Just about anyone who knows me knows I'm a devoted Atheist. I don't buy the whole God thing and, in fact, find it pretty silly and sometimes downright pathetic. I'm not shy about letting people know that - usually, I hope, with at least as much good cheer and intentions as the people who let me know how gosh-darn right and important their belief in God is.
Whatever Bill O'Reilly may believe, though, I'm not a Christmas hater. I like a lot of the traditions. I like the Christmas trees and lights. I like some of the songs the first 5 times I hear them each year. I get misty eyed at just about every version of A Christmas Carol - even, perhaps especially, the Mr. Magoo one. And I love that wonderful artery-clogging yuletide drink. Yes, I may be an Atheist most of the year, but come December I lean toward Eggnogsticism.
Not only don't I hate Santa Claus, for the past couple years I've put on the big red suit and mustered up my Santa-tude to portray the jolly fellow and distribute toys to kids in a homeless shelter on behalf of a local NYC charity. Not to overstate my saintly qualities - I got roped into it by a friend. But it was fun and moving both times. And not once did I whisper in a six-year-old's ear "Pssst, kid, I'm really a Jew in a $50 costume."
Obviously I'm not alone in being an avowed secular American with a soft spot for Christmas. Last year's party for the kids was in a space donated by the Society for Ethical Culture, perhaps the oldest major secular organization in the country. Here's a surreal scene: Me, Atheist Jew extraordinaire, sweating my bells off for an hour and a half in the tiny, airless library/storage closet of the Society waiting to make my big entrance into the party room. I'm in an undershirt with my beard and Santa top off reading the treasure trove of papers and books of Felix Adler, the founder of the Society, and Robert Ingersoll, the Great Agnostic as he was known when he was the most popular orator of the late 1800's. So don't tell me I hate Christmas.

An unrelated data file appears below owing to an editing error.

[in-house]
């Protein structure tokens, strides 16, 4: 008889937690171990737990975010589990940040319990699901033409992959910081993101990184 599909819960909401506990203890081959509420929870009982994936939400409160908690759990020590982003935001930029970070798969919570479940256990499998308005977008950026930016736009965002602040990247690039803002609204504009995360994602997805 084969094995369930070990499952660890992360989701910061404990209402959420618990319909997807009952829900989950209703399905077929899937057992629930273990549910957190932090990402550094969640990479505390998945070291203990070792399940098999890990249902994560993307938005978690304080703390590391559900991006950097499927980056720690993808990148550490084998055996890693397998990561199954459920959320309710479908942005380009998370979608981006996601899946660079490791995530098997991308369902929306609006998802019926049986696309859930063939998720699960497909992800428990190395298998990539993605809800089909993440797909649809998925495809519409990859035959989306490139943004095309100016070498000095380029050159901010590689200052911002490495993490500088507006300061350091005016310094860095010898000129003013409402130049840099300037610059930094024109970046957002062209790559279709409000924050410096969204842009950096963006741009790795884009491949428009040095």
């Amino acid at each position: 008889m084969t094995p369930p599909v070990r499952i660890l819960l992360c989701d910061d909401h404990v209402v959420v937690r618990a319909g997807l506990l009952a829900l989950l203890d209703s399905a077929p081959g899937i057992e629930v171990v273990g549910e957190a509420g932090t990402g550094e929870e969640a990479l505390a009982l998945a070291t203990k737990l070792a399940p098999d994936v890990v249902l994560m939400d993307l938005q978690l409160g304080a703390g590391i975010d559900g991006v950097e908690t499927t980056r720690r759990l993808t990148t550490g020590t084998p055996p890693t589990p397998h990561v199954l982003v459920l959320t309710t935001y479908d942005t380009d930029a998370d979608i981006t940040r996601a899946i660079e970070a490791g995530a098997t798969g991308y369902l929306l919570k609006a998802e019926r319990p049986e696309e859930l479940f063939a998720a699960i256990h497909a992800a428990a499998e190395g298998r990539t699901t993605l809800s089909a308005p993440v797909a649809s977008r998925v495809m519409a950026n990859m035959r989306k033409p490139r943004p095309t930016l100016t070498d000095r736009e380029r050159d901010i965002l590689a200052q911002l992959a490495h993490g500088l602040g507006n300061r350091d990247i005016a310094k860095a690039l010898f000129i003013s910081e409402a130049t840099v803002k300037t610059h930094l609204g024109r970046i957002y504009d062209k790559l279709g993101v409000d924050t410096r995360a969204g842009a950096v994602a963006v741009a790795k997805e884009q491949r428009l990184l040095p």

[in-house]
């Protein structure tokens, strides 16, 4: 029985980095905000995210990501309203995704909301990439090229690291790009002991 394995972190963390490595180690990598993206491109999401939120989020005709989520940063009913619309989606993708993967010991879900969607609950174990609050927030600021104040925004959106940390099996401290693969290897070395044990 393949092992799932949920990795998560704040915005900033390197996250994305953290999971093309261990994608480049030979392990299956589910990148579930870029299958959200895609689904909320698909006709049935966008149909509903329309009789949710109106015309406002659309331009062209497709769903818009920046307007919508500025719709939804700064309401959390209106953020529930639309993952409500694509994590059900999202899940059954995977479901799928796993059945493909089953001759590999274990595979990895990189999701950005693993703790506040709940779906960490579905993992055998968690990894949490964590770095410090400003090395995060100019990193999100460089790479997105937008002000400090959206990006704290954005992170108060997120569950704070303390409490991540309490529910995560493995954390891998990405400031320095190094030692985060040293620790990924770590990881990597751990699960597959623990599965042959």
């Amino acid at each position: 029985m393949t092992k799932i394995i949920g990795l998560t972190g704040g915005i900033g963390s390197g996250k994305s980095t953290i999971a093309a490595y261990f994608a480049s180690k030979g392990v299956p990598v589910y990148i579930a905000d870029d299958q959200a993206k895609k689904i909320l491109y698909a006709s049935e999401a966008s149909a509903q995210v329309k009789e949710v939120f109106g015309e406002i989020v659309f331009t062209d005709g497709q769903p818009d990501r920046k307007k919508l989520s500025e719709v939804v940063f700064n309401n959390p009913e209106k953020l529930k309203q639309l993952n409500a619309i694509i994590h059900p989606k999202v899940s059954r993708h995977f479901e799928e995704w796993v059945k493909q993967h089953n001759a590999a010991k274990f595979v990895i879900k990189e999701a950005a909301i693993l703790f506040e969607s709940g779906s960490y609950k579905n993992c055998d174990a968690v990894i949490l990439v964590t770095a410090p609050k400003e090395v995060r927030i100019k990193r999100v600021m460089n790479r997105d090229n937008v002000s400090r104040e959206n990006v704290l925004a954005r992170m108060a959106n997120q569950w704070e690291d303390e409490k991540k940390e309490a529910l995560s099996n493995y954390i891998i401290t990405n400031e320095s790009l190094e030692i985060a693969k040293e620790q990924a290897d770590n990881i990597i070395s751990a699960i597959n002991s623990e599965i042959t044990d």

It's not just Atheists like me who are, at core, Eggnogstic about Christmas. I'll bet a lot of Christians are as well. Christmas for most people I've known isn't really about the miraculous birth of the Baby Jesus to a woman who was a virgin. (Do they really buy that crap?) Most American Christians are really celebrating the festive trappings of the holiday they love, and sometimes love-to-hate. Besides, we pretty much know that December 25th is an arbitrary day having to do with existing pagan holidays, not a historically accurate anniversary of Jesus' birth. The thought as I understand it was, hey, Pagans, as long as you're partying around an evergreen, here's something new to party about. You don't even have to sober up. As a marketing ploy, it worked like a charm.
Which brings us back to Bill O'Reilly and his War On The War On Christmas (WOTWOC). He seems to feel that Christmas just isn't getting enough coverage. First question, have you been out lately Bill? Or turned on the tv? Moving past his obliviousness, however, the Faloofah King's argument seems to be more of an Eggnogstic one. He's not arguing that Christmas isn't holy enough or is becoming too commercialized; he's arguing that it isn't commercial enough. Not enough stores use Christmas sufficiently in their seasonal marketing efforts. Not enough of the greeting cards sold say Merry Christmas. Too many say Happy Holidays to include Hanukah, New Year's, Kwanzaa, and more secular celebrations. Those inclusive bastards!
It's not the commercialization of Christmas that bothers Bill and there's certainly no law keeping Bill from sending Christmas cards or even life-size manger scenes to his friends and family, whatever their beliefs. Although, as many have pointed out, he strangely sells "Holiday" not Christmas items on his official website. Hmmm.
So WOTWOC is it exactly that's bothering him? I guess that America just isn't rubbing Christmas in the face of non-Christian Americans enough. That's too bad. Because now, rather than getting through the season in good spirit and letting the Christians and Pagans have their fun, joining in as much or as little as I care to, now I have to stand up to your bullying and fight the mighty Christ Mass beast itself.
If you were to ask me what's the best thing about Christmas, I might say the eggnog or the decorations or that it's a good excuse to be with family. If you were to ask me what's the best thing about Christianity I could tell you that in a second since it has such scarce competition; the Golden Rule. As originally written it was "Do not do unto others as you would not have them do unto you."
Well, Bill. Christmas is already the biggest holiday of the year. How about not ramming your religion further down my throat because you would not like it done unto you were you in my shoes. Wouldn't that be the Christian thing to do? Based on what we've seen from Christians over the past 1700 religion-ramming years, apparently not.